Addressing adverse childhood experiences
Can traumatic events experienced in childhood affect your health as an adult? Absolutely, according to the research on adverse childhood experiences (ACEs).
"The ACEs research shows that when bad experiences happen to people as children that are physically and emotionally harmful (i.e. abuse, neglect, household dysfunction), there is a strong connection to their health and well-being later in life," explains Lacie Ketelhut, Gundersen Health System trauma informed care community coordinator.
ACEs are common, as research estimates that nearly two-thirds of the population has experienced at least one. As ACE occurrences increase, so does the risk for negative health outcomes later in life, including heart disease, cancer, depression, substance abuse and even early death. In response, Gundersen Health System helped establish a collaborative community effort committed to combating the impacts of ACEs and building a resilient and trauma-informed community.
All staff will be educated by the end of the year and have already started, while departments are incorporating trauma-informed care (TIC) into their workflows. TIC begins with a perspective shift, moving from "What’s wrong with you?" to "What happened to you?"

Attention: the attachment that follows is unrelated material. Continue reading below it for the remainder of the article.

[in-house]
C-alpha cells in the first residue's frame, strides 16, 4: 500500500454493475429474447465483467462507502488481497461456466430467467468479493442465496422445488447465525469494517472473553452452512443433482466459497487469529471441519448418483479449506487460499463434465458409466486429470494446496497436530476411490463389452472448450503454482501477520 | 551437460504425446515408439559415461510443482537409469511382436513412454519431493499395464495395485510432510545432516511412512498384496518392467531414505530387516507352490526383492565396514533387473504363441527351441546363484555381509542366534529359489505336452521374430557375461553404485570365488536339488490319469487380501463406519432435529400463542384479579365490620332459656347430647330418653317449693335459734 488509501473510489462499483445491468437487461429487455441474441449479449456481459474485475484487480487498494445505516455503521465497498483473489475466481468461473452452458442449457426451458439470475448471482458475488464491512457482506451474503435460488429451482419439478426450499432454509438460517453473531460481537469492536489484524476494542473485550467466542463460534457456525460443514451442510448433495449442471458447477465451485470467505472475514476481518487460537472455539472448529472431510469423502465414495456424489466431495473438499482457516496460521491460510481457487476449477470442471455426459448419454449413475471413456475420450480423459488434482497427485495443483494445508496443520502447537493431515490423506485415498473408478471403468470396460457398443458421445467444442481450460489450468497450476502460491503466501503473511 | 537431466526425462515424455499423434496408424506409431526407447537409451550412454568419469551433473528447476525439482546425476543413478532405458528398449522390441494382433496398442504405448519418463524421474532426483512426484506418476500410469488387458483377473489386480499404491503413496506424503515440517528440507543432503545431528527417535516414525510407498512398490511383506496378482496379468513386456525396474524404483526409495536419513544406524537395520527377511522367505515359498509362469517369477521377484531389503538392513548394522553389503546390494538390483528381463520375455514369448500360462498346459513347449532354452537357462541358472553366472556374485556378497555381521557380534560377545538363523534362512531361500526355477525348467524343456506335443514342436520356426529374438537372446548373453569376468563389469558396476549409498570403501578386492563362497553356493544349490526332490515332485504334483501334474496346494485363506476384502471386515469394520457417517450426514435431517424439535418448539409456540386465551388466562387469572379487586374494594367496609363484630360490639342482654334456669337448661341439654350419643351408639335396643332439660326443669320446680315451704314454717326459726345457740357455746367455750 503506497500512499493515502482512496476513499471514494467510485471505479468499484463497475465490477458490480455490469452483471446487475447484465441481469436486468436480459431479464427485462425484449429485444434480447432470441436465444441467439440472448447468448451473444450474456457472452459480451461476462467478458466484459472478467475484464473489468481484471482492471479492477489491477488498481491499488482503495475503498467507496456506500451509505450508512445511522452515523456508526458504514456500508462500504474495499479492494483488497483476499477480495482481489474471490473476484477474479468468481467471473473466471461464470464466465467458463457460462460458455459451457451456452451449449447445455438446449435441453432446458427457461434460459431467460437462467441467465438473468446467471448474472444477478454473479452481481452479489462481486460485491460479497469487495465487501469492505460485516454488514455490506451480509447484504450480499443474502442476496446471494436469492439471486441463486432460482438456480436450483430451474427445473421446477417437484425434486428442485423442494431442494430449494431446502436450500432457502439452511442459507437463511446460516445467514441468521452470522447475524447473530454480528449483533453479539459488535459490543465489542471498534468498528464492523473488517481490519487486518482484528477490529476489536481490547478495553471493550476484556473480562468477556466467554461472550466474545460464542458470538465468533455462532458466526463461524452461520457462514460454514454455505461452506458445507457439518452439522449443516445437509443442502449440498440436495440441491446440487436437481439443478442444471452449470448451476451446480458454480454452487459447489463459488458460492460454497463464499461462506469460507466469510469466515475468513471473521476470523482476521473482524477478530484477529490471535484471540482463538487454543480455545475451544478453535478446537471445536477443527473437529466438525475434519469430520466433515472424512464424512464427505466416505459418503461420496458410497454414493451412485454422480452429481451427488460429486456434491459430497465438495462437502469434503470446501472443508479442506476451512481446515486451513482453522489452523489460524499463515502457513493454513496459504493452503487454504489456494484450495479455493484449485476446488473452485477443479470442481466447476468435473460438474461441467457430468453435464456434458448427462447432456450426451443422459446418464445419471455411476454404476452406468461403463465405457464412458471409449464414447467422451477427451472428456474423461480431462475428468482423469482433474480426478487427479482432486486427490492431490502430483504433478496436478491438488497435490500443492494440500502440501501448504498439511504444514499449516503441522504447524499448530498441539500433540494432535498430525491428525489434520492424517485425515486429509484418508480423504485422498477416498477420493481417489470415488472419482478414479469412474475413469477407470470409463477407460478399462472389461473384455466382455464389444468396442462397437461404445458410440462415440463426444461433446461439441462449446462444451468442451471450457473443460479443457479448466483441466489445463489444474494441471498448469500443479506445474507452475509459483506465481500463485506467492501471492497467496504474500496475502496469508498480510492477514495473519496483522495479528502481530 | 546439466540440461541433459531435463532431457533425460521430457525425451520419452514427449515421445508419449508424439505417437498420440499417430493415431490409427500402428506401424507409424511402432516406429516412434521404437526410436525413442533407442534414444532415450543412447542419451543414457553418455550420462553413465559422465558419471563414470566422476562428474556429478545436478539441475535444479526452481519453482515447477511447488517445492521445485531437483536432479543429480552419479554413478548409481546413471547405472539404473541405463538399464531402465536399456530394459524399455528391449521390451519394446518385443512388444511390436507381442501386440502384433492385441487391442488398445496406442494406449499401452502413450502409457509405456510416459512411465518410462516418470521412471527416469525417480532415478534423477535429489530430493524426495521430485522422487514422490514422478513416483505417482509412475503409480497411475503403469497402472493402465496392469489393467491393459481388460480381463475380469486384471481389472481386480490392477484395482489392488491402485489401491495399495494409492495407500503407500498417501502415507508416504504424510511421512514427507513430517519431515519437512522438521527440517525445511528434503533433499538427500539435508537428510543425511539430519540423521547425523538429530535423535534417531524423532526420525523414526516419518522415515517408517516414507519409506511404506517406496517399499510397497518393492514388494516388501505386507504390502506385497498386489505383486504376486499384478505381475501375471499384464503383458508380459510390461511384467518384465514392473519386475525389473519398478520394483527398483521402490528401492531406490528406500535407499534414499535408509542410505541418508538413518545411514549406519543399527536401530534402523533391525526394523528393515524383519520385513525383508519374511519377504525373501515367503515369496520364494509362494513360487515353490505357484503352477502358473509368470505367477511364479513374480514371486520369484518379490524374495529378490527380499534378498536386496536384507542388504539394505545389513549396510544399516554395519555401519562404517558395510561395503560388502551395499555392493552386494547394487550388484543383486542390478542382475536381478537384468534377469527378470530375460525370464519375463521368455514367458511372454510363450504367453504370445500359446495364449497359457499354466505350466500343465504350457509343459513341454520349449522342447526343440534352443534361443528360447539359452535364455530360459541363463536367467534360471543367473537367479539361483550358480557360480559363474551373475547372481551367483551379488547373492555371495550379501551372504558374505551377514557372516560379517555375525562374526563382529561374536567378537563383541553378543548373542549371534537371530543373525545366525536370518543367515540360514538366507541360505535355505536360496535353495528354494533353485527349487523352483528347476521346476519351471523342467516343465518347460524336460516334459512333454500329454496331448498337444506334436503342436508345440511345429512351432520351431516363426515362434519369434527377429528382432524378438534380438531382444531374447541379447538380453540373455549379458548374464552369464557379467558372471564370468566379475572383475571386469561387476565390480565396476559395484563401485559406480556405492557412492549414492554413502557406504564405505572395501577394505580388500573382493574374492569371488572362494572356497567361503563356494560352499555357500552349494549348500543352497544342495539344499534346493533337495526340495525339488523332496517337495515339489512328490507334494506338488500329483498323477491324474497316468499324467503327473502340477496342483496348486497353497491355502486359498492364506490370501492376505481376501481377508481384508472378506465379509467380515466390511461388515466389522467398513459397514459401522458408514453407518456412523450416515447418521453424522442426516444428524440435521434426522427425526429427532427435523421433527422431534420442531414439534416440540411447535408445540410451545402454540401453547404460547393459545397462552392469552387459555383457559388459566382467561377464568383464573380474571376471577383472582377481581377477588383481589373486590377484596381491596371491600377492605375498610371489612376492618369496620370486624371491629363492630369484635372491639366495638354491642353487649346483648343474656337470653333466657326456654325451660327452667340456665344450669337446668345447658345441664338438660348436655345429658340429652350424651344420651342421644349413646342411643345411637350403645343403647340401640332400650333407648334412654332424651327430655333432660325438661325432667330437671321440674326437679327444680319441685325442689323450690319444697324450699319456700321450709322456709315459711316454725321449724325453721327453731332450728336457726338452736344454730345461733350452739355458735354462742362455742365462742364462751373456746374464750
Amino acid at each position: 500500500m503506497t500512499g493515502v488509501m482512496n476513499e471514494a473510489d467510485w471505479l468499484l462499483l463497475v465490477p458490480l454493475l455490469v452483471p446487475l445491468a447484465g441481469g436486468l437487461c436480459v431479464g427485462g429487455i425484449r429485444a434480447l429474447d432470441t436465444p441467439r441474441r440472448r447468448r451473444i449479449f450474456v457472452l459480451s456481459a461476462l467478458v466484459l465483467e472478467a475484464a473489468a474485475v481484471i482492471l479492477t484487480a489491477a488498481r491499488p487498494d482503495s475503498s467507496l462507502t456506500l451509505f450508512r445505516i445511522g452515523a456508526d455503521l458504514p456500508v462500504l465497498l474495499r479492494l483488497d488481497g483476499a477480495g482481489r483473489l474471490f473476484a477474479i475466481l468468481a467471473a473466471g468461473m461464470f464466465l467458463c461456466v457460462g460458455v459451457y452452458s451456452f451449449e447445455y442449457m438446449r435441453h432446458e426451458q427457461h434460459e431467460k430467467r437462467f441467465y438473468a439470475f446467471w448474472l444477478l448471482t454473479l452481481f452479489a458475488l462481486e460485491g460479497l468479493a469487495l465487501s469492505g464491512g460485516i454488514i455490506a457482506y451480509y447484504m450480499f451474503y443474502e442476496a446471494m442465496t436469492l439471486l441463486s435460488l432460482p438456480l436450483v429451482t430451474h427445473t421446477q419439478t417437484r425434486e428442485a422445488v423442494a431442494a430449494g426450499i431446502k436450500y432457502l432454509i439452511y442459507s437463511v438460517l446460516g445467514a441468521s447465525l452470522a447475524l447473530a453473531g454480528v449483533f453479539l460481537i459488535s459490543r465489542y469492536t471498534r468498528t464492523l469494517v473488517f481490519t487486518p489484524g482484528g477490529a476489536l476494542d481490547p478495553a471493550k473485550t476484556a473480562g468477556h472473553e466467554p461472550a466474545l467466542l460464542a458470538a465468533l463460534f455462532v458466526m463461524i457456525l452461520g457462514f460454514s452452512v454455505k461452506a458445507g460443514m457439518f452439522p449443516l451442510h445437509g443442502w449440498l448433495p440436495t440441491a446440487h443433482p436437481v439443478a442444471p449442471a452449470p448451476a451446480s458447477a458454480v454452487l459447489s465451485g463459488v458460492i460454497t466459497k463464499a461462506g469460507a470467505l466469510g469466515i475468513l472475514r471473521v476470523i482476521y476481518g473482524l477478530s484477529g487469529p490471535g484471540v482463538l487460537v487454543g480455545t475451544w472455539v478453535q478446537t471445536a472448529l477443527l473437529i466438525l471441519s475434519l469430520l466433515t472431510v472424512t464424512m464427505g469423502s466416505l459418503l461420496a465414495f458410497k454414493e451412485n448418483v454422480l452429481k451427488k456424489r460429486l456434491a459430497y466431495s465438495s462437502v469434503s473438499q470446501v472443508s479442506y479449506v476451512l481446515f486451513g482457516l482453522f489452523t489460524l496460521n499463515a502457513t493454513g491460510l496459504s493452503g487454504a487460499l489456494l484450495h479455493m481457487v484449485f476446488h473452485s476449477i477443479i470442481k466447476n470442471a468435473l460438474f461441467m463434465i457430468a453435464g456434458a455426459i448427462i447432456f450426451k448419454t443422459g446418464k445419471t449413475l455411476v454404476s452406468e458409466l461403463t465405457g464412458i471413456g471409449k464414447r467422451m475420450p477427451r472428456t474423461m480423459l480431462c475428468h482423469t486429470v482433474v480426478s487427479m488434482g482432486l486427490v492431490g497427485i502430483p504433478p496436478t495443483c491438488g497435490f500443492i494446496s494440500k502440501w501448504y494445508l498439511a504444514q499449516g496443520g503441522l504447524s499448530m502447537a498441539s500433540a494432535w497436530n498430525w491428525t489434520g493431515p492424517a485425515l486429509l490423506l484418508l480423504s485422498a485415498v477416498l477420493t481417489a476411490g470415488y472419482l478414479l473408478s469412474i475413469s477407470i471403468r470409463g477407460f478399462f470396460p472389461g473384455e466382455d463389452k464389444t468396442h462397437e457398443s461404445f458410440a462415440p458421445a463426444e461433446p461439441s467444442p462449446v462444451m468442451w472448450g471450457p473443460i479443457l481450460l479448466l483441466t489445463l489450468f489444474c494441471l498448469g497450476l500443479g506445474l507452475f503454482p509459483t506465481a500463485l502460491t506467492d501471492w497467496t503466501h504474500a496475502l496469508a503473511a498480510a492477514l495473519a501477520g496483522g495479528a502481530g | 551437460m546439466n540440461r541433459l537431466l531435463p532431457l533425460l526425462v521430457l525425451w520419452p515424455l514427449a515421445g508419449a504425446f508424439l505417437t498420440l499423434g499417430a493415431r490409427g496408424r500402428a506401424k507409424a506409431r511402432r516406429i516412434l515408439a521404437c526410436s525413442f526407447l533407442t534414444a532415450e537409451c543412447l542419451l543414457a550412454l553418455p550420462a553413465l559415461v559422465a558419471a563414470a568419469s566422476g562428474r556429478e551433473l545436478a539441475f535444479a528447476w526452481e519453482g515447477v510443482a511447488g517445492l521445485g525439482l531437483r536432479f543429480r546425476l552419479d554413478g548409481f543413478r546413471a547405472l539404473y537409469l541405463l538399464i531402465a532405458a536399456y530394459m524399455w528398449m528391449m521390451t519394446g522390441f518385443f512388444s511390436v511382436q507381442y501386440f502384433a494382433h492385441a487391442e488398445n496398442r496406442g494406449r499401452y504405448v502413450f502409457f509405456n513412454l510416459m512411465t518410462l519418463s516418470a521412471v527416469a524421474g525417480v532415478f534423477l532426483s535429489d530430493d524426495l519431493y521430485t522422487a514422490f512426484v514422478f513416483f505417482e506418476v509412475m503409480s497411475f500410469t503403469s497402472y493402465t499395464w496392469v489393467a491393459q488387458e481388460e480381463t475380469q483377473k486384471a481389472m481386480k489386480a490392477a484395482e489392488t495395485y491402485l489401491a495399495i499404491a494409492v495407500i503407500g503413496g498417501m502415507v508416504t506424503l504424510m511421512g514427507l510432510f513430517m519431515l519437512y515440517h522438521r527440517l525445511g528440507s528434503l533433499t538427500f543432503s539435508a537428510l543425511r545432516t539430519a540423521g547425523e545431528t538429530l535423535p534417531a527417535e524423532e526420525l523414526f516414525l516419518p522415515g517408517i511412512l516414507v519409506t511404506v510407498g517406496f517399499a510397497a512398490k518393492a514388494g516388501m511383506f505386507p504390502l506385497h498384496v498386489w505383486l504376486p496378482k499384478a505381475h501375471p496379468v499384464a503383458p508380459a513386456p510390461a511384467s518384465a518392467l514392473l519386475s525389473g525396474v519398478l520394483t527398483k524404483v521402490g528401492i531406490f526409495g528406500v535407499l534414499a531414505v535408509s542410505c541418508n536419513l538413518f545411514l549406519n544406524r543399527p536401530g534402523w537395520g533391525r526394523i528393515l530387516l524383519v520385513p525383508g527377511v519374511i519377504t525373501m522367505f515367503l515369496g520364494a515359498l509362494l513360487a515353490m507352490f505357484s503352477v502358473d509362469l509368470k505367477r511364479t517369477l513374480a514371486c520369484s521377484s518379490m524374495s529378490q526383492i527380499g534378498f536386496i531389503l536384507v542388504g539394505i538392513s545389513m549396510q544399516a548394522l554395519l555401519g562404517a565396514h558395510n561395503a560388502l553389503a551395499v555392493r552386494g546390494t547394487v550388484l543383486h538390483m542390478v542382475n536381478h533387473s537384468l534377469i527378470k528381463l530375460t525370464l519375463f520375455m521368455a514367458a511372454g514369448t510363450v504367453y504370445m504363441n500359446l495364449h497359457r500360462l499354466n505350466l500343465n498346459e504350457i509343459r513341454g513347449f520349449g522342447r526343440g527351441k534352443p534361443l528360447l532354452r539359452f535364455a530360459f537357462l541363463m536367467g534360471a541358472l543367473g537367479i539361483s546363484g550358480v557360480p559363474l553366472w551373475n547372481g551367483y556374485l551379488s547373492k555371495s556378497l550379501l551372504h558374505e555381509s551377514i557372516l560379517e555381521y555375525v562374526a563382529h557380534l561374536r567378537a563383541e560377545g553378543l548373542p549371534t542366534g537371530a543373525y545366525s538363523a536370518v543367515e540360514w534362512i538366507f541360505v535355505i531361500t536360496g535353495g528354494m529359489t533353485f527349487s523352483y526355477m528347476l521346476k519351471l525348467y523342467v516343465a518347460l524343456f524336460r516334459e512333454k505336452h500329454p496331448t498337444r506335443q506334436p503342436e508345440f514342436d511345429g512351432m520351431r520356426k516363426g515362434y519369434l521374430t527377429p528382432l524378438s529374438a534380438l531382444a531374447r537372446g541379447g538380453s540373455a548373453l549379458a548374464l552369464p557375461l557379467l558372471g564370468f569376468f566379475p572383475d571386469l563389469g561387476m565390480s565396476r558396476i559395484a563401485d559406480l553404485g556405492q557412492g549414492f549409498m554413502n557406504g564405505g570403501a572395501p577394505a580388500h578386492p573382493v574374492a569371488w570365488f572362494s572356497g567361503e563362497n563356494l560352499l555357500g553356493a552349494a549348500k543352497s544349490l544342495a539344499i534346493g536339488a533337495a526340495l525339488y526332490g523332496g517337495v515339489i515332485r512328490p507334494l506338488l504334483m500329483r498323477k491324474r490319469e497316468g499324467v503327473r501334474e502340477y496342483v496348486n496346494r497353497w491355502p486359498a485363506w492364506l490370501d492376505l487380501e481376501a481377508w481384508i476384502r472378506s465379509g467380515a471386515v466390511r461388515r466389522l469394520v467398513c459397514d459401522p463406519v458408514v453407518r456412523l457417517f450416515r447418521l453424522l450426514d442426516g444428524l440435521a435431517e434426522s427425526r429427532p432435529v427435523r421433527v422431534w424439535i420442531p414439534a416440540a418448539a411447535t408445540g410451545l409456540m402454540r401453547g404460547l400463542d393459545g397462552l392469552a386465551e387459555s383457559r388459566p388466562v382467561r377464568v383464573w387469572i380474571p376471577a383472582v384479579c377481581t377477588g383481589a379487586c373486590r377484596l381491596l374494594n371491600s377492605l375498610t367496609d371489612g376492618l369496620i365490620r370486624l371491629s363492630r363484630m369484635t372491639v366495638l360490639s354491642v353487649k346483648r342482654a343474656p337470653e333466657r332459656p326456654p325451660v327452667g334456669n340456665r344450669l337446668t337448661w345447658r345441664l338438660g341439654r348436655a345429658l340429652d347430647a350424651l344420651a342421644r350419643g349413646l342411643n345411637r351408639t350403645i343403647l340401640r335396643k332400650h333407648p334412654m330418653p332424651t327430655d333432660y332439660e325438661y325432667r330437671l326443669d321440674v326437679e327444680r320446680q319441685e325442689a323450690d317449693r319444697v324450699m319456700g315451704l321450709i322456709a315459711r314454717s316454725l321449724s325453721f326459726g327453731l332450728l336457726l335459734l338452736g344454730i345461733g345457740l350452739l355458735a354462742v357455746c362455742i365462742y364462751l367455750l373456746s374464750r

Support from the health system, the community and loved ones can reduce the risk for health issues later in life. Healthy relationships are one of the strongest action steps for building resilience, or the ability to bounce back, to overcome trauma.
"We will see healthcare change with a focus on ACEs, transforming our approach to one that is consistent with trauma-informed care," adds David Gerhard, MD, Pediatrics.
"TIC will improve our ability to be effective caregivers by encouraging us to focus on the root causes of the problems we are seeing in our patients and families."
If you have questions or concerns about the role that trauma has played in your life or that of a loved one, talk with your healthcare provider.